On paper, you would think that due to its connections with Denmark, a strong European bond would be self-evident and an independent Greenland would surely be a shoe-in for future EU membership, but in fact Greenland voted to leave the EU when it was the EEC in 1985, as its government was in disagreement with the the EEC’s commercial fishing regulations and ban on seal skin products. Since then the island has made gradual steps to move away from direct rule of Denmark, culminating in the self-rule provisions for assuming responsibility for self-government of judicial affairs, policing, and natural resources in June 2009. This has left Denmark in control of only foreign affairs and defence matters, and is effectively seen as a final step towards eventual full independence from Denmark.
An independent Greenland
If we are look at independence in terms of decades, then is the recent move of the US not so crazy after all? There is no question on the strategic value of the island and its position is valuable as a watchtower for the powers that be. Currently the US has Thule which is a major air base in the far north of the island, and has been there for decades, but recently the island was in the middle of an international row when it was subject to Chinese interest in building three airports on Greenland. The US strongly objected, which resulted in Copenhagen pulling out of any Chinese proposal.
Greenland is of huge importance on a global scale and its value as source for natural resources is unprecedented. However, climate change is affecting the island on daily basis, with millions of tons of ice melting into the sea causing sea levels to rise and thus changing the climate around the world. Any outside influence that speeds up this damage or prevents the changes from being monitored or slows it down can have drastic effects on global scale. We cannot allow short term gains by the powers that be be at the expense of the future of the planet and it is here that Greenland may be the most important future battleground.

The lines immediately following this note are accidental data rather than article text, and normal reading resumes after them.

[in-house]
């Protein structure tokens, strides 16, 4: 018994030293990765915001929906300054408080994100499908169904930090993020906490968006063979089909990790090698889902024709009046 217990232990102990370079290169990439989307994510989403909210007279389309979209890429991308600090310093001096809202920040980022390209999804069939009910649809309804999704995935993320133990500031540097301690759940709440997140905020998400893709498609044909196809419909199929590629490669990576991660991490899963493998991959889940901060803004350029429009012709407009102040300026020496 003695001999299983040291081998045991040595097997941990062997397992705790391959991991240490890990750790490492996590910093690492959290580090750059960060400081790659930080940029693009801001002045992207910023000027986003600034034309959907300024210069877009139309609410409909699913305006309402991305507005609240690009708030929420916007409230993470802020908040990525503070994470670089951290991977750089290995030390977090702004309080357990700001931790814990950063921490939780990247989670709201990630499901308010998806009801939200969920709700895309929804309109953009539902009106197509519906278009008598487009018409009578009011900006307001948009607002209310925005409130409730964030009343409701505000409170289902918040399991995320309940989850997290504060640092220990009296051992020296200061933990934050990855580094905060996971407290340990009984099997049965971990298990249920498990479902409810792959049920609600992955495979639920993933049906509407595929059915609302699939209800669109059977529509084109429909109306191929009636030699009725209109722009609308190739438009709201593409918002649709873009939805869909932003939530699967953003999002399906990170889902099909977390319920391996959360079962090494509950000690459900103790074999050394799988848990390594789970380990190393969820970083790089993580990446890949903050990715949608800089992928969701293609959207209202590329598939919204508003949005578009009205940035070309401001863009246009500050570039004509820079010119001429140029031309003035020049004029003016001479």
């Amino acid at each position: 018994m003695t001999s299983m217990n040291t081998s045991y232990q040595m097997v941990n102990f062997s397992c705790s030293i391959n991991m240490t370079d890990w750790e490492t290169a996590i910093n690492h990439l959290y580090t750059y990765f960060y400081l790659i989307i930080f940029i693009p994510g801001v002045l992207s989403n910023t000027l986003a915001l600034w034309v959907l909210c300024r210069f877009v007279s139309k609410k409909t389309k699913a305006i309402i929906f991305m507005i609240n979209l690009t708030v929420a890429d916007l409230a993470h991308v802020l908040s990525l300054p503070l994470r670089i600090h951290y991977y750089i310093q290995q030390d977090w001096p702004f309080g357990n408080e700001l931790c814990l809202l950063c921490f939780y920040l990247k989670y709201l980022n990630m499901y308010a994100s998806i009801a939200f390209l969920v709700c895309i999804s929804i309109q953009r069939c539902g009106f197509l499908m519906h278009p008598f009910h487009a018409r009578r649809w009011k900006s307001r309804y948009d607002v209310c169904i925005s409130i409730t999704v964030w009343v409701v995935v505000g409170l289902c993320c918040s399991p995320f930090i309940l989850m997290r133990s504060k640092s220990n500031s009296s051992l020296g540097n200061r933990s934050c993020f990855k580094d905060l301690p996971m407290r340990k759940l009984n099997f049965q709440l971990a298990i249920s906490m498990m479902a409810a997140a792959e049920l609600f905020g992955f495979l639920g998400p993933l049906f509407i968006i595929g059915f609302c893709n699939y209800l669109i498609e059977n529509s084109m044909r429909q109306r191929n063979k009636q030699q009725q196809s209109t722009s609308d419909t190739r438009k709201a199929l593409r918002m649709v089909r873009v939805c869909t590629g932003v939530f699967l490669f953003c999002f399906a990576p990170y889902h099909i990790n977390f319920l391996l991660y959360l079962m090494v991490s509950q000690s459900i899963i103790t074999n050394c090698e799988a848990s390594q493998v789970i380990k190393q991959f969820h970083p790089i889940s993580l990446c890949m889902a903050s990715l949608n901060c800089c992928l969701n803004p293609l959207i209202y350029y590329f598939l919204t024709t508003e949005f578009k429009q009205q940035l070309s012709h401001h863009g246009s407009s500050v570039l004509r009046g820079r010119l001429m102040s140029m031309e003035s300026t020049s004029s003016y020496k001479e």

The question is what would an independent Greenland do with such a proposal? And if indeed it would be warming up to any of the powers or would it adopt a more open door policy on its territory by allowing the various big players to have free cites or zones operating on the island similar to the ones that were in place in China at the beginning of the 20th century? The danger is that by letting such zones in, it is often impossible to get them out and therein starts the land grab. While Greenland has vast resources, many are impossible to obtain right now and in future decades they may become obsolete, should the world move away from traditional use of fossil fuels, for example. At that point, Greenland’s value may solely be its position on the map, and if the powers have their watchtowers looking at each other, the value of the island could change considerably. There is always the threat of Russian influence and while a number of territorial disputes exist in the regions surrounding the island, the temptation of investment funds coming into Nuuk via Moscow could be difficult to resist for a fledgling nation on the fringes of the world and existing in an extreme environment.